Have you seen the kid’s party that is taking the internet by storm? A 3-year-old insisted on Poop as the theme for her 3rd birthday party.
Take a quick look. I’ll wait here.
With a quick read of the above-linked article, you’ll see that Mom tried to encourage other party ideas, but little Audrey insisted on the stinky theme and just wouldn’t relent.
In the age of parent shaming and stupid “milestone” targets for your kid dictated by weekly emails, can I just get a HELL YES for these parents that not only okayed this theme, but also celebrated it and posted it all over social media?
Hell yes that they listened to what their kid wanted.
Hell yes to rebuffing Pinterest-inspired perfect parties (but also ironically creating one in the process).
Hell yes that the kid is that hysterical at age 3.
Want to love and her parents little Audrey even more? Check it:
“The guests played ‘pin the poop,’ enjoyed a poop emoji-shaped piñata filled with Tootsie Rolls and Hershey’s Kisses, and received whoopee cushion favors. [Mom] Rebecca even dressed in a poop costume.”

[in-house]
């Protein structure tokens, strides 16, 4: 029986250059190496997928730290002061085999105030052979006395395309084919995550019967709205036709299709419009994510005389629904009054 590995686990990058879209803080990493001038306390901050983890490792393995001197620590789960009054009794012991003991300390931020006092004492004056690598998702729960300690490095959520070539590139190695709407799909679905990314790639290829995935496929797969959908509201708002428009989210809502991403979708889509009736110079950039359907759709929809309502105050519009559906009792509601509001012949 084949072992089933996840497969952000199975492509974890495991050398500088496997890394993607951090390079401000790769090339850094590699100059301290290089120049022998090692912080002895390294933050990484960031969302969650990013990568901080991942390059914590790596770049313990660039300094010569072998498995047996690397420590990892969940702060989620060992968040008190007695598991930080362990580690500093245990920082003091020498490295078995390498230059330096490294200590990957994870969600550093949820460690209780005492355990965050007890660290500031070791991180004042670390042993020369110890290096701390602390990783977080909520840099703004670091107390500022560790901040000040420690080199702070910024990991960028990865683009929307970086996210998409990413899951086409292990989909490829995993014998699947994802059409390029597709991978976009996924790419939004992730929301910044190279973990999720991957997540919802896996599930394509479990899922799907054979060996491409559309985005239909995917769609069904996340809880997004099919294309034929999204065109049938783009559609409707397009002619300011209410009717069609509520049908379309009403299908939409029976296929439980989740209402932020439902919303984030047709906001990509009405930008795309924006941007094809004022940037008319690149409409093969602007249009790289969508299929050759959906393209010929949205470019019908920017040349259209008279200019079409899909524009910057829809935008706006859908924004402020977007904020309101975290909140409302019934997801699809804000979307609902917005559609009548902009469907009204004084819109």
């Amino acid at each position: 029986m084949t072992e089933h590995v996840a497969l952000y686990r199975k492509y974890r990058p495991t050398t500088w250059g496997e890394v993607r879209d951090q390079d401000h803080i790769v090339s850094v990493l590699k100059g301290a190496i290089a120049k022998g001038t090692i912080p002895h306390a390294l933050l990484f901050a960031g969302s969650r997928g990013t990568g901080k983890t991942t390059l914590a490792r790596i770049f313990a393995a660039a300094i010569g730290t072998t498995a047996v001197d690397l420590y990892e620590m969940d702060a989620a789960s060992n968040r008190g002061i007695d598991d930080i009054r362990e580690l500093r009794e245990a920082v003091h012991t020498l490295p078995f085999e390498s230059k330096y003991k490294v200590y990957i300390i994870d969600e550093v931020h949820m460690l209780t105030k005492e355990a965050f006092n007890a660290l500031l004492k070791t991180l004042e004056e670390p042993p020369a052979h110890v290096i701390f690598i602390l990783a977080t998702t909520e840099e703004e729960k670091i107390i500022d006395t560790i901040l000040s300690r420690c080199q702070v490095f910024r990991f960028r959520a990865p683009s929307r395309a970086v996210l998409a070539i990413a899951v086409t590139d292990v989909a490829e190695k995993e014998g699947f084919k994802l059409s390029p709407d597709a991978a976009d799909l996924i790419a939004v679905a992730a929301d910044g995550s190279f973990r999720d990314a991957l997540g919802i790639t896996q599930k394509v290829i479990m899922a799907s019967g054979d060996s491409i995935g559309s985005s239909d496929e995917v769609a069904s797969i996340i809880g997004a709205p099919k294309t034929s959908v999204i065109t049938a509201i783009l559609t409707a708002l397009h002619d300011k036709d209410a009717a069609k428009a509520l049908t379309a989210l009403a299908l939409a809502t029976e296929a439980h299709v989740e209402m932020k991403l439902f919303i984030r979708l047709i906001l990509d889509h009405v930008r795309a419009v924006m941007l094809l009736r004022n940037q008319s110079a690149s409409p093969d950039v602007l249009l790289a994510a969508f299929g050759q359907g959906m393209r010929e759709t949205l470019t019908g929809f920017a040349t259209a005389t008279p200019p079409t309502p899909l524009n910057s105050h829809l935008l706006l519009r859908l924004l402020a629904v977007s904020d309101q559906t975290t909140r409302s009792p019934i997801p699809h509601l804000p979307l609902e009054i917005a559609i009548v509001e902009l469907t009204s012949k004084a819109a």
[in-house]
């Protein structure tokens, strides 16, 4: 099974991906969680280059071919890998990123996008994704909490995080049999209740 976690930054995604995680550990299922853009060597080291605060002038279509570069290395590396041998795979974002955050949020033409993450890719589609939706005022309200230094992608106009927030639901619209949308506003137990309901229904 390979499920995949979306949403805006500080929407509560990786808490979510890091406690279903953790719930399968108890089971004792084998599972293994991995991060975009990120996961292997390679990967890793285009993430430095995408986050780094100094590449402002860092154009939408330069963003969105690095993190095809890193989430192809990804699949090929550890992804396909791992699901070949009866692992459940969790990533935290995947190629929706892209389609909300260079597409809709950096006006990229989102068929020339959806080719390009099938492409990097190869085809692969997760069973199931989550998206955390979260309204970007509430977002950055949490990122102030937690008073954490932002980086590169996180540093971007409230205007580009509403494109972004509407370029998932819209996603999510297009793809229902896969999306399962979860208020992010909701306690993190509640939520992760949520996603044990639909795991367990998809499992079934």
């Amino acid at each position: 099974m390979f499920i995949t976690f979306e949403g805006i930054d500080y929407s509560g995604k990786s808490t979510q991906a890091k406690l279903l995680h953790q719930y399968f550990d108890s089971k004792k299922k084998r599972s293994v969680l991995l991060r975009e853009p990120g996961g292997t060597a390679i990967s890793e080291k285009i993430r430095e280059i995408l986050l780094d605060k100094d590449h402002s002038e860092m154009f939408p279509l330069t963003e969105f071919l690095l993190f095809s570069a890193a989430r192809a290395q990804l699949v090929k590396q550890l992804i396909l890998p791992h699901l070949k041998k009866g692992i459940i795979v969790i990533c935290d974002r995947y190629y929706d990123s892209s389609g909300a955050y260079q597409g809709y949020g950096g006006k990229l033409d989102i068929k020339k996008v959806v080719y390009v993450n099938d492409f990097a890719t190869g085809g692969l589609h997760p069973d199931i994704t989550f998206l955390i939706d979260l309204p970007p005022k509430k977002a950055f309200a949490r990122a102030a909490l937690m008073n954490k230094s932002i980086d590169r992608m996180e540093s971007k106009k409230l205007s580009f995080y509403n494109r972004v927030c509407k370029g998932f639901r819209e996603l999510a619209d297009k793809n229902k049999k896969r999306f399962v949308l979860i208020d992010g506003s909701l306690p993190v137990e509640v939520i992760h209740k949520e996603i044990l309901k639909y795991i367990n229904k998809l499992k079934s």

First? I want to hang out with these parents.
Second? They are living out the truism that you hear time and time again as a mom or dad: Some battles are worth fighting, and some aren’t.
That theory is also at play these days in our household, where I’ve allowed my 2 and a half-year-old daughter to leave the house in the same (one size too small) Frozen nightgown every day for the past two weeks straight.
Again, some battles? Worth fighting. Others? Not. Poop parties and nightgowns undeniably fall into the latter category.
And ultimately these parents’ move to allow and celebrate their little girl’s strange choice underscores that oft-stated, but rarely-followed, bit of advice on parenting: It’s not about what other people think about the job we’re doing; it’s about doing what’s best for our kids. And it’s also about what keeps your household running as smoothly and healthily as possible.
Audrey’s awesome story and stories like it matter. Why? Because opening up honest dialogues between parents matters. The honesty and the pride about our quirks helps us all feel a little better, knowing we’re not alone in both the comedies and struggles of parenthood.
Let’s all be a little more Audrey. The poop- and the princess-obsessed among us? That’s real parenthood.